Fact Sheet

Raising the Federal Minimum Wage

Impact on LGBT adults
July 2019

The current federal minimum wage in the United States is $7.25 per hour. Lawmakers are considering proposals to raise the minimum wage. This brief estimates how many LGBT adults would see an increase in earnings by 2025 if the minimum wage were increased to $15 per hour.

Fact Sheet

The current federal minimum wage in the United States is $7.25 per hour. Lawmakers are considering proposals to raise the minimum wage. The Williams Institute estimates that 1,450,000 LGBT adults1 would see an increase in earnings by 2025 if the minimum wage were increased from $7.25 to $15 per hour.

This estimate includes 913,000 LGBT workers who would have earned less than $15 per hour without the proposed increase and an additional 537,000 million LGBT workers who might see ripple effects on their wages.2 Those who are overrepresented among low-wage workers would benefit the most from an increase in the minimum wage.3

Prior research has indicated that increasing the federal minimum wage to $15 per hour would reduce the proportion of male same-sex couples living in poverty by one-third and female same-sex couples by almost one-half.4 We would expect similar reductions in poverty among LGBT people who are not in same-sex couple households, with the larger gains for those with the highest rates of poverty—Black, Latino/a, bisexual, and transgender adults5.

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Raising the Federal Minimum Wage

Unpublished weighted analyses of the 2017 Gallup Daily Tracking Survey data conducted by The Williams Institute indicate that the percentage of employed workers (excluding those who are exclusively self-employed) ages 18 and up that identify as LGBT is 5.37%. This percentage was applied (multiplied) to the estimated 27 million workers who would benefit from raising the minimum wage to $15 in an average week in 2025, as reported by the Congressional Budget Office (CBO). See: The Effects on Employment and Family Income of Increasing the Federal Minimum Wage. Congressional Budget Office. July 2019. Available at: https://www.cbo.gov/system/files/2019-07/CBO-55410-MinimumWage2019.pdf. Accessed July 16, 2019.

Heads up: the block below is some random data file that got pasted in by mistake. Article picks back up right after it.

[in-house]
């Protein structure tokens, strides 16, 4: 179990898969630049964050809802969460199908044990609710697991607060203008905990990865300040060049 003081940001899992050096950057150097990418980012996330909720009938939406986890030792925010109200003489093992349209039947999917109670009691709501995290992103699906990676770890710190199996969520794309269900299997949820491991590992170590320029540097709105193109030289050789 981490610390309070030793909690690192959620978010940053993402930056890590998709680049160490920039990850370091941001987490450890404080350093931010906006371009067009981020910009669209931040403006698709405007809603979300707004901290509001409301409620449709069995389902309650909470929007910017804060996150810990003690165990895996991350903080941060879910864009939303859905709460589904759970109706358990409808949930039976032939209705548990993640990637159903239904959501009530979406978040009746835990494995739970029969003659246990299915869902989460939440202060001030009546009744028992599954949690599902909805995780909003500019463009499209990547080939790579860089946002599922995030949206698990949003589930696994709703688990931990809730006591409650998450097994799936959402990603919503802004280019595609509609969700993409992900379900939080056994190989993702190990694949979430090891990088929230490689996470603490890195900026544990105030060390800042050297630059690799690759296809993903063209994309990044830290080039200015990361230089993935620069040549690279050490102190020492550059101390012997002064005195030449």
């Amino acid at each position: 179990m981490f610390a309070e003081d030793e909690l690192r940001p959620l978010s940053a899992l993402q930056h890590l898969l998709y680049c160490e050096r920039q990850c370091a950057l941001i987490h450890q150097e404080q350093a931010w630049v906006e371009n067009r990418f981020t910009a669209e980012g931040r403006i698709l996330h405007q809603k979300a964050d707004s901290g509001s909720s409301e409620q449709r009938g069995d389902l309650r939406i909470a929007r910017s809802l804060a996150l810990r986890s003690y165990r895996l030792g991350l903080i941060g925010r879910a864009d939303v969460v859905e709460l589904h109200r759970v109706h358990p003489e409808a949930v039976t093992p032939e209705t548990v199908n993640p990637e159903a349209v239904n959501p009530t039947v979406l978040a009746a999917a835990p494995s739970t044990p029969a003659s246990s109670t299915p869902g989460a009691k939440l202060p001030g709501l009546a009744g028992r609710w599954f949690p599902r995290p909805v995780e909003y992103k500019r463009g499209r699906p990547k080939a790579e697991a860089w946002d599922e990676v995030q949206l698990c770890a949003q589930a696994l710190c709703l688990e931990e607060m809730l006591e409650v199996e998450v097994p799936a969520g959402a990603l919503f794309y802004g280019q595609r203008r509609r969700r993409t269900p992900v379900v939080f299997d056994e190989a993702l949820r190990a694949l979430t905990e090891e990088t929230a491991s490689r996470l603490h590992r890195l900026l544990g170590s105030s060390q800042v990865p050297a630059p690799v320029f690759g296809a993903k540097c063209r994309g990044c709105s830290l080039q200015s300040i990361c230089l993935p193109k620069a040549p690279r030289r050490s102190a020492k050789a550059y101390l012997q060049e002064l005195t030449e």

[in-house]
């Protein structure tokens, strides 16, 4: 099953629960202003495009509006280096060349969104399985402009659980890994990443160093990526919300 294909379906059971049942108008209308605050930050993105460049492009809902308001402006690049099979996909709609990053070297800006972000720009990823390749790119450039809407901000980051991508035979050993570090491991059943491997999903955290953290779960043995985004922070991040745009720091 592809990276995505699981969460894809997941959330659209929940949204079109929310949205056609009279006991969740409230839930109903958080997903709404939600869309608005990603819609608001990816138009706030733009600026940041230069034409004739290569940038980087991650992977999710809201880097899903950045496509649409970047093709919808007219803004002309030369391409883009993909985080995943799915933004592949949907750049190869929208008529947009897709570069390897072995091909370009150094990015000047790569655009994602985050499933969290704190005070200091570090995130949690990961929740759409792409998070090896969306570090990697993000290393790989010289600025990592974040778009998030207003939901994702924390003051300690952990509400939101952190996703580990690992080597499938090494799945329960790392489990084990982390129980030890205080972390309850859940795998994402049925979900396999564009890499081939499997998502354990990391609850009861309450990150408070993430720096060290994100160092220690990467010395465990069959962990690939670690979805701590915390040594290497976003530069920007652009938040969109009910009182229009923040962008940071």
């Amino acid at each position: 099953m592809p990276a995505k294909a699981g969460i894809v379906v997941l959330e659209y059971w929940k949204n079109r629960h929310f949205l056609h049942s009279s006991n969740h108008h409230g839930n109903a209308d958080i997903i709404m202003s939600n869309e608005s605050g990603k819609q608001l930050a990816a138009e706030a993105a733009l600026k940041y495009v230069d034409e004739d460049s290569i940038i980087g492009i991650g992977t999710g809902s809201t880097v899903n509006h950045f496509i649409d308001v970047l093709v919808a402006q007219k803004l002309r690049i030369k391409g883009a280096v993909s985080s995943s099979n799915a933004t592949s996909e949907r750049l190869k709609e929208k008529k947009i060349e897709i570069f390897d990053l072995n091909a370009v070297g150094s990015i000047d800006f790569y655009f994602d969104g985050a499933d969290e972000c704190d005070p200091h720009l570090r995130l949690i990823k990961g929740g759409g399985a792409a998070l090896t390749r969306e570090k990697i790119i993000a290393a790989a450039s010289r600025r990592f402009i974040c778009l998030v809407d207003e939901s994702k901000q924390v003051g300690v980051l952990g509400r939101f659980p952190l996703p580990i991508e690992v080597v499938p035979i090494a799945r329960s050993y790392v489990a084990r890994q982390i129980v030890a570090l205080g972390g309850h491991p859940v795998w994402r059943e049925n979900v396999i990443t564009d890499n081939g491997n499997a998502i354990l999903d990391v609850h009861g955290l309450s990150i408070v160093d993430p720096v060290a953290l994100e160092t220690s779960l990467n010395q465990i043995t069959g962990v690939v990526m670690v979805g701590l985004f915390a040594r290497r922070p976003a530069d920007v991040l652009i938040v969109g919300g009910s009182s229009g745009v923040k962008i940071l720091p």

In the aforementioned report (https://www.cbo.gov/system/files/2019-07/CBO-55410-MinimumWage2019.pdf), the CBO estimated that, in an average week in 2025, the $15 per hour option would boost the wages of 17 million workers nationwide who would otherwise earn less than $15 per hour. Another 10 million workers otherwise earning slightly more than $15 per hour might see their wages rise as well. Applying % LGBT workers from the 2017 Gallup to the CBO’s estimates of 17 and 10 million workers, respectively, and rounding to the nearest 1,000, we arrive at estimates of 913,000 and 537,000 LGBT adult workers.

See Cooper, D. Raising the minimum wage to $15 by 2024 would lift wages for 41 million American workers. Economic Policy Institute. April 16, 2017. Available at: https://www.epi.org/files/pdf/125047.pdf/ Accessed July 16, 2017.

See Badgett, MVL & Schneebaum A. The Impact of a $15 Minimum Wage on Poverty Among Same-Sex Couples. The Williams Institute. September 2016. Available at https://williamsinstitute.law.ucla.edu/wp-content/uploads/Poverty-and-the-15-Minimum-Wage-1.pdf. Accessed July 16, 2017.

See Badgett, M.V.L., Durso, L. E., & A., S. (2013). New Patterns of Poverty in the Lesbian, Gay, and Bisexual Community. Retrieved from CA: https://williamsinstitute.law.ucla.edu/wp-content/uploads/LGB-Poverty-Update-Jun-2013.pdf; Badgett, M. V. L. (2018). Left Out? Lesbian, Gay, and Bisexual Poverty in the U.S. Population Research and Policy Review, 37(5), 667–702.; Conron, K. J., Mimiaga, M. J., & Landers, S. J. (2010). A population-based study of sexual orientation identity and gender differences in adult health. Am J Public Health, 100(10), 1953-1960.; Crissman, H. P., Berger, M. B., Graham, L. F., & Dalton, V. K. (2017). Transgender Demographics: A Household Probability Sample of US Adults, 2014. Am J Public Health, 107(2), 213-215.; Dilley, J. A., Simmons, K. W., Boysun, M. J., Pizacani, B. A., & Stark, M. J. (2010). Demonstrating the importance and feasibility of including sexual orientation in public health surveys: health disparities in the Pacific Northwest. Am J Public Health, 100(3), 460-467.; Goldberg, S. K., & Conron, K. J. (2018). Demographic characteristics of lesbian, gay, bisexual, and transgender adults in the United States: Evidence from the 2015-2017 Gallup Daily Tracking survey. In W. Swan (Ed.), The Routledge Handbook of L.G.B.T.Q. Administration and Policy (pp. pp. 17-50). New York: Routledge.